The Belgian Development Cooperation has worked out a number of avenues in a memorandum. This should enable all players to help mitigate the socio-economic consequences of the corona crisis in a coherent manner. The memorandum is not a vision written in stone, but rather a call for reflection that will continually evolve. We present the main lines of action below.
The approach is closely aligned with international efforts via, inter alia, the EU (Team Europe), the UN, the International Monetary Fund and the World Bank. Indeed, the crisis has brought into sharp focus how closely interwoven the world is, and the fact that international cooperation is essential.
The maxim of the SDGs is also that of Belgium: leave no one behind. No-one should be left behind, and certainly not the most vulnerable. The corona crisis should also be a clarion call to do better: build back better. The post-corona society needs to be more inclusive, sustainable and resilient!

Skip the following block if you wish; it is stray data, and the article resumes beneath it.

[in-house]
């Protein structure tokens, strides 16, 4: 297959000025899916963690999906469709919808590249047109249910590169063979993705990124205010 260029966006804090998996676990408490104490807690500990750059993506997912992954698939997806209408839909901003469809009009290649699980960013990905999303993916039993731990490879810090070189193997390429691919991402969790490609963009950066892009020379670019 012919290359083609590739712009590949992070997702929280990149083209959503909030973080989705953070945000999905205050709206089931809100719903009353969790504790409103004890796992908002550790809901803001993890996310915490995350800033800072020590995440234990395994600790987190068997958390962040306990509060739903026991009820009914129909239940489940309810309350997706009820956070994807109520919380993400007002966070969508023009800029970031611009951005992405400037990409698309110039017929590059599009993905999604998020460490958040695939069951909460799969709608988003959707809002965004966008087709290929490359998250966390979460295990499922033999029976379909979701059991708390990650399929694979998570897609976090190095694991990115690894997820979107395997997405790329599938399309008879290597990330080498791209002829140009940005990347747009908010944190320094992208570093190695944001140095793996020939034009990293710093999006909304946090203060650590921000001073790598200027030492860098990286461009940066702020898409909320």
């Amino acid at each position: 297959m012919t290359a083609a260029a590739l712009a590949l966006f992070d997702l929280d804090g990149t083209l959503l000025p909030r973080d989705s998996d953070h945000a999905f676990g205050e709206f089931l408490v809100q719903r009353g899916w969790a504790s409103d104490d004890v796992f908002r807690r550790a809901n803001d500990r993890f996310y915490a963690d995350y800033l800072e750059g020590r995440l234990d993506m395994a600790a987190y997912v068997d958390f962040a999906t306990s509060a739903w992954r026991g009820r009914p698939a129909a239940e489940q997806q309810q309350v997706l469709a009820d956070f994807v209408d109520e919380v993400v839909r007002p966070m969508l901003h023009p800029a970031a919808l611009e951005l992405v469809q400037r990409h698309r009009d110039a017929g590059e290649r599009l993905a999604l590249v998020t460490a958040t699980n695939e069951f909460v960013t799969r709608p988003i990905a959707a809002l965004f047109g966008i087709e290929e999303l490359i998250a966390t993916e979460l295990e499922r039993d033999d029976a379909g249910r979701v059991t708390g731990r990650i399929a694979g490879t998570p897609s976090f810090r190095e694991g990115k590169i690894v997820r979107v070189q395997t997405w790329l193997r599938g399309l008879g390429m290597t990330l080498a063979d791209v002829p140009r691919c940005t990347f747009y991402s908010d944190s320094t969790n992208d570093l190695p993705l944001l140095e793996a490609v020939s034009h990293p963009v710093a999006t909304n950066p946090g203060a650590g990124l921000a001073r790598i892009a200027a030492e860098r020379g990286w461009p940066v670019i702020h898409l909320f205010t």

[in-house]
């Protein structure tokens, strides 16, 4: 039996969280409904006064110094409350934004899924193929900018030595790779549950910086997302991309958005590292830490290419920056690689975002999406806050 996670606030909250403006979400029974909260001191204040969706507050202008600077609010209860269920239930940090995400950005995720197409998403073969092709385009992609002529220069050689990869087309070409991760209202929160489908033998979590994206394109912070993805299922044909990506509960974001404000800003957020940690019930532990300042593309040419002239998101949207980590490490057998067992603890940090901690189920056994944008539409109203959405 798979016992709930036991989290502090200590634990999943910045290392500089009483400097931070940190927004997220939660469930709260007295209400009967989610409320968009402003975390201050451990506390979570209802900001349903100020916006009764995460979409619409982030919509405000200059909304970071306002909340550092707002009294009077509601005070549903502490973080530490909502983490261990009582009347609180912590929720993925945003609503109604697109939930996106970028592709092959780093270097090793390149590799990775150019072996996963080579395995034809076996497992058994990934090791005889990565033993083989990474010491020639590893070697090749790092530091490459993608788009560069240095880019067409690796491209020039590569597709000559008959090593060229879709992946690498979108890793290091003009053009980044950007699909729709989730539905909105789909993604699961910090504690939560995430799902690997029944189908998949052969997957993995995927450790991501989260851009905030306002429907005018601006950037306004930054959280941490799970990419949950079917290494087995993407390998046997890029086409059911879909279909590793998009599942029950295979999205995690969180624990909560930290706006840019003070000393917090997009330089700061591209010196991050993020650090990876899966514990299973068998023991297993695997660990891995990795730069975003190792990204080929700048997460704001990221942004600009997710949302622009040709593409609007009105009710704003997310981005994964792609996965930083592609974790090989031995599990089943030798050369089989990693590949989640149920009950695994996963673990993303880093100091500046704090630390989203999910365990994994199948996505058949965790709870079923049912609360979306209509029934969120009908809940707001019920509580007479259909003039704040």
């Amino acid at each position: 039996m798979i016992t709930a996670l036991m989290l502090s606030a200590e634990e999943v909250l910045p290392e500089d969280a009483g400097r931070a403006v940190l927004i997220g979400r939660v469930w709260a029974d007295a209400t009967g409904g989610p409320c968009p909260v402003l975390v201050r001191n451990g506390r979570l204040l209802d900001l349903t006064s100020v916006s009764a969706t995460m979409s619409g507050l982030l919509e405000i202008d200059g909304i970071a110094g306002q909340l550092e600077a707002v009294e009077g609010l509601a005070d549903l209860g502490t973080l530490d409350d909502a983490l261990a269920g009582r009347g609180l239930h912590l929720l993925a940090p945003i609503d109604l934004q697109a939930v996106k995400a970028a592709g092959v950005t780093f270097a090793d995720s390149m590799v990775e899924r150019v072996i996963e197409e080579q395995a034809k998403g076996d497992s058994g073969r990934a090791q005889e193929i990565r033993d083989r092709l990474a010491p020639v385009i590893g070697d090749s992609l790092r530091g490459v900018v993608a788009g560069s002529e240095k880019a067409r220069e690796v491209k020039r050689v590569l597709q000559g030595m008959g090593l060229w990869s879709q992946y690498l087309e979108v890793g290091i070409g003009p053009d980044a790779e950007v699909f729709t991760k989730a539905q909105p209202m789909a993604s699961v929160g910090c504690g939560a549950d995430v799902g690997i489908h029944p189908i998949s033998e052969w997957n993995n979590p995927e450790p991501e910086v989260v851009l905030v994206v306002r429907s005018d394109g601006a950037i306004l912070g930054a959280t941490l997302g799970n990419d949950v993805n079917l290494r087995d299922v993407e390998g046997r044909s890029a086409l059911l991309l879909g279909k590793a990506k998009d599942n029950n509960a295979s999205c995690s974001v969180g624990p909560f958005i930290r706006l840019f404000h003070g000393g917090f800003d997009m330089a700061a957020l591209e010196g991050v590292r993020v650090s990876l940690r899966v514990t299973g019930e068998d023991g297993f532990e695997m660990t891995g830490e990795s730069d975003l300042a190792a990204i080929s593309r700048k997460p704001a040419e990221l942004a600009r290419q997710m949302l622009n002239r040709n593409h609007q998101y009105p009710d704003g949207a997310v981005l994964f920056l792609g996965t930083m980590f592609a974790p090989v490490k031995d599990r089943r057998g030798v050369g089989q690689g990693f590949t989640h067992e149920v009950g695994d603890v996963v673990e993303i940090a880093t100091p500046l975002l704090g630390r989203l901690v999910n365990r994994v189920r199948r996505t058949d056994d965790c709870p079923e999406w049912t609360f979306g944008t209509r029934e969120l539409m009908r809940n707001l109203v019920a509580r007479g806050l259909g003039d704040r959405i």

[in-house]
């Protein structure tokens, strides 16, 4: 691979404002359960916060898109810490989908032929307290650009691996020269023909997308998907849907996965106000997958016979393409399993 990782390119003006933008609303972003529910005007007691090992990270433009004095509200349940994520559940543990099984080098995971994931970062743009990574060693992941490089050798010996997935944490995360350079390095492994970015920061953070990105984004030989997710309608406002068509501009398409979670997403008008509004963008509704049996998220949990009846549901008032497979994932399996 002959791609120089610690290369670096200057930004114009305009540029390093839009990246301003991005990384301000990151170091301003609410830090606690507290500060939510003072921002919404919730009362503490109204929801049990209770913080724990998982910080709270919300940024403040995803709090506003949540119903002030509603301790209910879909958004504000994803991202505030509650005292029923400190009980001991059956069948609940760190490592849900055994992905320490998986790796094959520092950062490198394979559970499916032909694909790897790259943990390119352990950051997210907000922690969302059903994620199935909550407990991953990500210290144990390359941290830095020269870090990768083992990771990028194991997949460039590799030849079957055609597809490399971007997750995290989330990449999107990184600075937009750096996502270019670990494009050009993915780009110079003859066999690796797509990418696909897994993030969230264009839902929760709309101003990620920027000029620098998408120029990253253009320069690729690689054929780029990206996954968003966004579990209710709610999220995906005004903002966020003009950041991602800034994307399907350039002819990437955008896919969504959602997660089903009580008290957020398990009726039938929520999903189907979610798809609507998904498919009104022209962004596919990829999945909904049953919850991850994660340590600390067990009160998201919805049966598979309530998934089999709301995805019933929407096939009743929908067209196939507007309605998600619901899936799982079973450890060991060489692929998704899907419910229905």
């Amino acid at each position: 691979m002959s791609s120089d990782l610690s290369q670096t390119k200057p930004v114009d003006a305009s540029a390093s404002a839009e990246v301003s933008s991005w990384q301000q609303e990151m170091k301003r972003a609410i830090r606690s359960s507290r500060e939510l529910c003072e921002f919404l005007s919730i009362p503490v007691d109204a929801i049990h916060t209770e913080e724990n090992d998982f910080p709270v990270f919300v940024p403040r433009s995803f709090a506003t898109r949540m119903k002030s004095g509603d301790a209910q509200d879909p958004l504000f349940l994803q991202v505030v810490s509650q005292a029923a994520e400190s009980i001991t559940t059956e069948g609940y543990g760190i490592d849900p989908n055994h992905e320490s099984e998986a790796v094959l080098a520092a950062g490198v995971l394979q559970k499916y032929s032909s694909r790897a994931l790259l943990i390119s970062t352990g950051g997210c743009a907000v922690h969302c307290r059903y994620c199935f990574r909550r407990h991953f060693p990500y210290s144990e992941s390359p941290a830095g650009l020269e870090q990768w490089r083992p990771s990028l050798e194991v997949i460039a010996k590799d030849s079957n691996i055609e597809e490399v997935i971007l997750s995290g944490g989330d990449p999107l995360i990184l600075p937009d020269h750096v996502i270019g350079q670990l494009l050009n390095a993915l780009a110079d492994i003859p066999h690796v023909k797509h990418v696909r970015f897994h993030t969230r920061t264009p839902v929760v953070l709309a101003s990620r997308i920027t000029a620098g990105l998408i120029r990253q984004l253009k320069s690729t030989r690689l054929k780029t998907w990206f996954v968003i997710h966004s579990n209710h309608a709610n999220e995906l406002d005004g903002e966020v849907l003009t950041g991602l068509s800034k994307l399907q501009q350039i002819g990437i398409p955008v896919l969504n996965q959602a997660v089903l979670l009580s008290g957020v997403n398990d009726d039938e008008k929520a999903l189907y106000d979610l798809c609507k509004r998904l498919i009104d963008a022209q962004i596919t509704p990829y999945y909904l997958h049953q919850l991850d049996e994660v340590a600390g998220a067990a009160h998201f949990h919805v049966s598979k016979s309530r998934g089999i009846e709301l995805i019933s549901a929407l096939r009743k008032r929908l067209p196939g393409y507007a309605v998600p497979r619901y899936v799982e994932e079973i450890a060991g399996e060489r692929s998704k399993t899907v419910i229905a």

Belgium also remains committed to its policy choice to primarily focus on least developed countries in Africa.
Women have a continuing need for sexual and reproductive health and rights services.
© Enabel/Rosalie Colfs
Gender and environment
Women and girls have also been the primary victims in this crisis. Just consider the fact that it is predominantly women who provide care, paid or otherwise. As a result, they are at greater risk of contracting diseases and losing their income. In all actions, special attention will therefore be paid to the situation of women and girls, including by raising awareness among men.
For example, a specific action aims to prevent gender-based violence, namely in Mali, DR Congo, Burkina Faso, the Palestinian Territories and the countries adjoining Syria. Our country is also providing an additional contribution to UN Women, the UN organisation dedicated to women.